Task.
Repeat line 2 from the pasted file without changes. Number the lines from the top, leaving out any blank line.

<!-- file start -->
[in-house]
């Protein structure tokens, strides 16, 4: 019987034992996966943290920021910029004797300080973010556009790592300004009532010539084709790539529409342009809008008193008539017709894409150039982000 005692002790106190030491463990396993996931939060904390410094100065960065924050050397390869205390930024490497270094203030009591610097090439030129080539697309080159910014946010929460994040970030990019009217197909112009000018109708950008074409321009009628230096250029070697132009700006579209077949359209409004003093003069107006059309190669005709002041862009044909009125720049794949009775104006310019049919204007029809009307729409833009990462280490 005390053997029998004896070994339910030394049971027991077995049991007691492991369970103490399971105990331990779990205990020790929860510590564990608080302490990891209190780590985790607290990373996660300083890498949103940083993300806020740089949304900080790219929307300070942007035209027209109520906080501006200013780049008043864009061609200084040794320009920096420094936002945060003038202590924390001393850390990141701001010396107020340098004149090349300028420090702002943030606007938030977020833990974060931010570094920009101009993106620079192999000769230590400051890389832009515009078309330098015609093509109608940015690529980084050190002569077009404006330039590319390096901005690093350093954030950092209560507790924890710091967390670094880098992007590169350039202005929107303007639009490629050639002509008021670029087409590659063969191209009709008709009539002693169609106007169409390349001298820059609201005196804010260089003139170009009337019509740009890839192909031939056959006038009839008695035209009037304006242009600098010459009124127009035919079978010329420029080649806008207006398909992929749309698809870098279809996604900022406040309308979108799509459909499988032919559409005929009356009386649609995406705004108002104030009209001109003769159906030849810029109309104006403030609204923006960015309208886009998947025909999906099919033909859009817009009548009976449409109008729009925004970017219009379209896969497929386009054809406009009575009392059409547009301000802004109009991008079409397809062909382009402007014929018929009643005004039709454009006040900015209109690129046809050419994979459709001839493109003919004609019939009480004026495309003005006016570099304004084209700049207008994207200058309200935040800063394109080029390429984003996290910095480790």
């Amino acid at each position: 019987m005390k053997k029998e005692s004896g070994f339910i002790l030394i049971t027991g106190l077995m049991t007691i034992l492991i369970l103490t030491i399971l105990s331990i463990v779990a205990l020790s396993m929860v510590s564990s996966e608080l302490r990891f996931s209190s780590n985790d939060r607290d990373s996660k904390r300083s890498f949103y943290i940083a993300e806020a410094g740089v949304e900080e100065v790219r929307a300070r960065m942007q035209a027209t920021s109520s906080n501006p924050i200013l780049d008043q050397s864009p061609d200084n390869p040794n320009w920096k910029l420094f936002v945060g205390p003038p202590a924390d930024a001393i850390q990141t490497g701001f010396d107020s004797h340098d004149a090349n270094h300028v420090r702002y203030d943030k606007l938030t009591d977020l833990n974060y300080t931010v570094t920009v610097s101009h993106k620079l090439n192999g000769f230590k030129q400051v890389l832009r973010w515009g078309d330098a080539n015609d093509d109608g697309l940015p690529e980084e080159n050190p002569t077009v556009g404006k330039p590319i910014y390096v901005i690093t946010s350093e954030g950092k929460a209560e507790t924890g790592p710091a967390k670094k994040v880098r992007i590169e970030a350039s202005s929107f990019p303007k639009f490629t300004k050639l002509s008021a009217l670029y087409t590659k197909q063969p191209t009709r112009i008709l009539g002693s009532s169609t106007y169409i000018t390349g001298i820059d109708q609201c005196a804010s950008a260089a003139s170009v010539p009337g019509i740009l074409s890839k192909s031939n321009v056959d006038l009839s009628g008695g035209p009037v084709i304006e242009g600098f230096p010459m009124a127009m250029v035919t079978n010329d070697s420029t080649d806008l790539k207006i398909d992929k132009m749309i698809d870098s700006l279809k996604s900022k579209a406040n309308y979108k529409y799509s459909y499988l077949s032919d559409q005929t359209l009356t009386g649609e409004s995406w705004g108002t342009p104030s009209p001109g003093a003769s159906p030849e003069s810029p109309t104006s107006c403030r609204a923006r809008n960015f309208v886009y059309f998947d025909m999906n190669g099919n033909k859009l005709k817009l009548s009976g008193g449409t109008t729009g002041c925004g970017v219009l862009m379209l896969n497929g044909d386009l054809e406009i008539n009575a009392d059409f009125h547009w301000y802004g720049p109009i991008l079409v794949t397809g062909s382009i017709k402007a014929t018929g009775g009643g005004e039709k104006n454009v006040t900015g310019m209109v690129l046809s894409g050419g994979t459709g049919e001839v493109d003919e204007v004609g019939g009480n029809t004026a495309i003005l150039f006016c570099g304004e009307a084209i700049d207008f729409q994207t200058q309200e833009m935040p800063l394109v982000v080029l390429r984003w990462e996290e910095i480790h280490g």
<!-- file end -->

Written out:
């Protein structure tokens, strides 16, 4: 019987034992996966943290920021910029004797300080973010556009790592300004009532010539084709790539529409342009809008008193008539017709894409150039982000 005692002790106190030491463990396993996931939060904390410094100065960065924050050397390869205390930024490497270094203030009591610097090439030129080539697309080159910014946010929460994040970030990019009217197909112009000018109708950008074409321009009628230096250029070697132009700006579209077949359209409004003093003069107006059309190669005709002041862009044909009125720049794949009775104006310019049919204007029809009307729409833009990462280490 005390053997029998004896070994339910030394049971027991077995049991007691492991369970103490399971105990331990779990205990020790929860510590564990608080302490990891209190780590985790607290990373996660300083890498949103940083993300806020740089949304900080790219929307300070942007035209027209109520906080501006200013780049008043864009061609200084040794320009920096420094936002945060003038202590924390001393850390990141701001010396107020340098004149090349300028420090702002943030606007938030977020833990974060931010570094920009101009993106620079192999000769230590400051890389832009515009078309330098015609093509109608940015690529980084050190002569077009404006330039590319390096901005690093350093954030950092209560507790924890710091967390670094880098992007590169350039202005929107303007639009490629050639002509008021670029087409590659063969191209009709008709009539002693169609106007169409390349001298820059609201005196804010260089003139170009009337019509740009890839192909031939056959006038009839008695035209009037304006242009600098010459009124127009035919079978010329420029080649806008207006398909992929749309698809870098279809996604900022406040309308979108799509459909499988032919559409005929009356009386649609995406705004108002104030009209001109003769159906030849810029109309104006403030609204923006960015309208886009998947025909999906099919033909859009817009009548009976449409109008729009925004970017219009379209896969497929386009054809406009009575009392059409547009301000802004109009991008079409397809062909382009402007014929018929009643005004039709454009006040900015209109690129046809050419994979459709001839493109003919004609019939009480004026495309003005006016570099304004084209700049207008994207200058309200935040800063394109080029390429984003996290910095480790």